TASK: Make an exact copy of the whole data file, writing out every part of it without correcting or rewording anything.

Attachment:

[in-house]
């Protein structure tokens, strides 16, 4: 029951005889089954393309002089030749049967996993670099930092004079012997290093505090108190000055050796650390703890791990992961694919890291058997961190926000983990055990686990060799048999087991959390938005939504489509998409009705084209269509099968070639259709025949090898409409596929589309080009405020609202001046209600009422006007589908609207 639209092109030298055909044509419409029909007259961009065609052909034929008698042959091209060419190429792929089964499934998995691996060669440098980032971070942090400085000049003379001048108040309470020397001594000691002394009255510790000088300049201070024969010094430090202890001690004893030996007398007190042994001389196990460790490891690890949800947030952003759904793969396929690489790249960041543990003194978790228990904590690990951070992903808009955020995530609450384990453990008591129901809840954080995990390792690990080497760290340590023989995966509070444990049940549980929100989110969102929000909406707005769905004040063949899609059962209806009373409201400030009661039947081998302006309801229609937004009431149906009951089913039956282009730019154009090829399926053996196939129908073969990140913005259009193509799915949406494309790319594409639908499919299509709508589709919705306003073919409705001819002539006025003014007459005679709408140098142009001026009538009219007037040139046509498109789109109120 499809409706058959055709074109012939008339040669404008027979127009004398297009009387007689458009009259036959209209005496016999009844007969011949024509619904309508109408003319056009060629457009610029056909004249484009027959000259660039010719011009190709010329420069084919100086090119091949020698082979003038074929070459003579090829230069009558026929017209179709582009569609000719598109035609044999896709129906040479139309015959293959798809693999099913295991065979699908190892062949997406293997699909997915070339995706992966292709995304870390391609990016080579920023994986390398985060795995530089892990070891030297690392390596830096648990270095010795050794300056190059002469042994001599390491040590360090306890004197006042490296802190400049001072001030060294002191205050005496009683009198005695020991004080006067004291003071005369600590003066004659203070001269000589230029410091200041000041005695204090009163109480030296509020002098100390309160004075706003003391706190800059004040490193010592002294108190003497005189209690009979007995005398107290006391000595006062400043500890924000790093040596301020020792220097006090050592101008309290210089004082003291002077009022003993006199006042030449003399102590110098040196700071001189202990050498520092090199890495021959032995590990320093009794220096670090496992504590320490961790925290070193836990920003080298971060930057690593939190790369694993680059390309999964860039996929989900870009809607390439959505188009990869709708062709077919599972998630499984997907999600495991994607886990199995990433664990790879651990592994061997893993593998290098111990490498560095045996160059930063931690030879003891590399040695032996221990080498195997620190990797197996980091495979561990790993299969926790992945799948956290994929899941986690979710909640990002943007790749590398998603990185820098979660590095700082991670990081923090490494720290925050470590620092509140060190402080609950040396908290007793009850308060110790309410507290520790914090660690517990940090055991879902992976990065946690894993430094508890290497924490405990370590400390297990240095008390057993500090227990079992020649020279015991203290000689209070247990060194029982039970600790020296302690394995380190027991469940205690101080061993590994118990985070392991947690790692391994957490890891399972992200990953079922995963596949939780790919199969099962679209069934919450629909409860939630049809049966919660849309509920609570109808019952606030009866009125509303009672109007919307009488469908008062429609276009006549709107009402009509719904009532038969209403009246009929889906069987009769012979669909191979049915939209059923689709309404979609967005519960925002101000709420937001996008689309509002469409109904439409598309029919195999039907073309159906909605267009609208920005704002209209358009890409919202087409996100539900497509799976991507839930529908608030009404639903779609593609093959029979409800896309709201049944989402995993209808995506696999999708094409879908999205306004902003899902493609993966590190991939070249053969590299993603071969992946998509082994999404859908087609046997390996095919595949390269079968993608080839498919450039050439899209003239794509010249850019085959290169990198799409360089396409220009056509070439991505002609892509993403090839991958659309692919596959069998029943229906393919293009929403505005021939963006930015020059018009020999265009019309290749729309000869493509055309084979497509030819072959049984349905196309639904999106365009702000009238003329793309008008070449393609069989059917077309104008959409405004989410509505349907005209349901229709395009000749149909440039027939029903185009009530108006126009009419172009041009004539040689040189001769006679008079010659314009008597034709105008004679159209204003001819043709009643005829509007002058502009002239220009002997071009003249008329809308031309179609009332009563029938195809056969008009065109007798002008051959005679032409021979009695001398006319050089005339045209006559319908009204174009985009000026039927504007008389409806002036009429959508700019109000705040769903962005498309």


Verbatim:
[in-house]
């Protein structure tokens, strides 16, 4: 029951005889089954393309002089030749049967996993670099930092004079012997290093505090108190000055050796650390703890791990992961694919890291058997961190926000983990055990686990060799048999087991959390938005939504489509998409009705084209269509099968070639259709025949090898409409596929589309080009405020609202001046209600009422006007589908609207 639209092109030298055909044509419409029909007259961009065609052909034929008698042959091209060419190429792929089964499934998995691996060669440098980032971070942090400085000049003379001048108040309470020397001594000691002394009255510790000088300049201070024969010094430090202890001690004893030996007398007190042994001389196990460790490891690890949800947030952003759904793969396929690489790249960041543990003194978790228990904590690990951070992903808009955020995530609450384990453990008591129901809840954080995990390792690990080497760290340590023989995966509070444990049940549980929100989110969102929000909406707005769905004040063949899609059962209806009373409201400030009661039947081998302006309801229609937004009431149906009951089913039956282009730019154009090829399926053996196939129908073969990140913005259009193509799915949406494309790319594409639908499919299509709508589709919705306003073919409705001819002539006025003014007459005679709408140098142009001026009538009219007037040139046509498109789109109120 499809409706058959055709074109012939008339040669404008027979127009004398297009009387007689458009009259036959209209005496016999009844007969011949024509619904309508109408003319056009060629457009610029056909004249484009027959000259660039010719011009190709010329420069084919100086090119091949020698082979003038074929070459003579090829230069009558026929017209179709582009569609000719598109035609044999896709129906040479139309015959293959798809693999099913295991065979699908190892062949997406293997699909997915070339995706992966292709995304870390391609990016080579920023994986390398985060795995530089892990070891030297690392390596830096648990270095010795050794300056190059002469042994001599390491040590360090306890004197006042490296802190400049001072001030060294002191205050005496009683009198005695020991004080006067004291003071005369600590003066004659203070001269000589230029410091200041000041005695204090009163109480030296509020002098100390309160004075706003003391706190800059004040490193010592002294108190003497005189209690009979007995005398107290006391000595006062400043500890924000790093040596301020020792220097006090050592101008309290210089004082003291002077009022003993006199006042030449003399102590110098040196700071001189202990050498520092090199890495021959032995590990320093009794220096670090496992504590320490961790925290070193836990920003080298971060930057690593939190790369694993680059390309999964860039996929989900870009809607390439959505188009990869709708062709077919599972998630499984997907999600495991994607886990199995990433664990790879651990592994061997893993593998290098111990490498560095045996160059930063931690030879003891590399040695032996221990080498195997620190990797197996980091495979561990790993299969926790992945799948956290994929899941986690979710909640990002943007790749590398998603990185820098979660590095700082991670990081923090490494720290925050470590620092509140060190402080609950040396908290007793009850308060110790309410507290520790914090660690517990940090055991879902992976990065946690894993430094508890290497924490405990370590400390297990240095008390057993500090227990079992020649020279015991203290000689209070247990060194029982039970600790020296302690394995380190027991469940205690101080061993590994118990985070392991947690790692391994957490890891399972992200990953079922995963596949939780790919199969099962679209069934919450629909409860939630049809049966919660849309509920609570109808019952606030009866009125509303009672109007919307009488469908008062429609276009006549709107009402009509719904009532038969209403009246009929889906069987009769012979669909191979049915939209059923689709309404979609967005519960925002101000709420937001996008689309509002469409109904439409598309029919195999039907073309159906909605267009609208920005704002209209358009890409919202087409996100539900497509799976991507839930529908608030009404639903779609593609093959029979409800896309709201049944989402995993209808995506696999999708094409879908999205306004902003899902493609993966590190991939070249053969590299993603071969992946998509082994999404859908087609046997390996095919595949390269079968993608080839498919450039050439899209003239794509010249850019085959290169990198799409360089396409220009056509070439991505002609892509993403090839991958659309692919596959069998029943229906393919293009929403505005021939963006930015020059018009020999265009019309290749729309000869493509055309084979497509030819072959049984349905196309639904999106365009702000009238003329793309008008070449393609069989059917077309104008959409405004989410509505349907005209349901229709395009000749149909440039027939029903185009009530108006126009009419172009041009004539040689040189001769006679008079010659314009008597034709105008004679159209204003001819043709009643005829509007002058502009002239220009002997071009003249008329809308031309179609009332009563029938195809056969008009065109007798002008051959005679032409021979009695001398006319050089005339045209006559319908009204174009985009000026039927504007008389409806002036009429959508700019109000705040769903962005498309």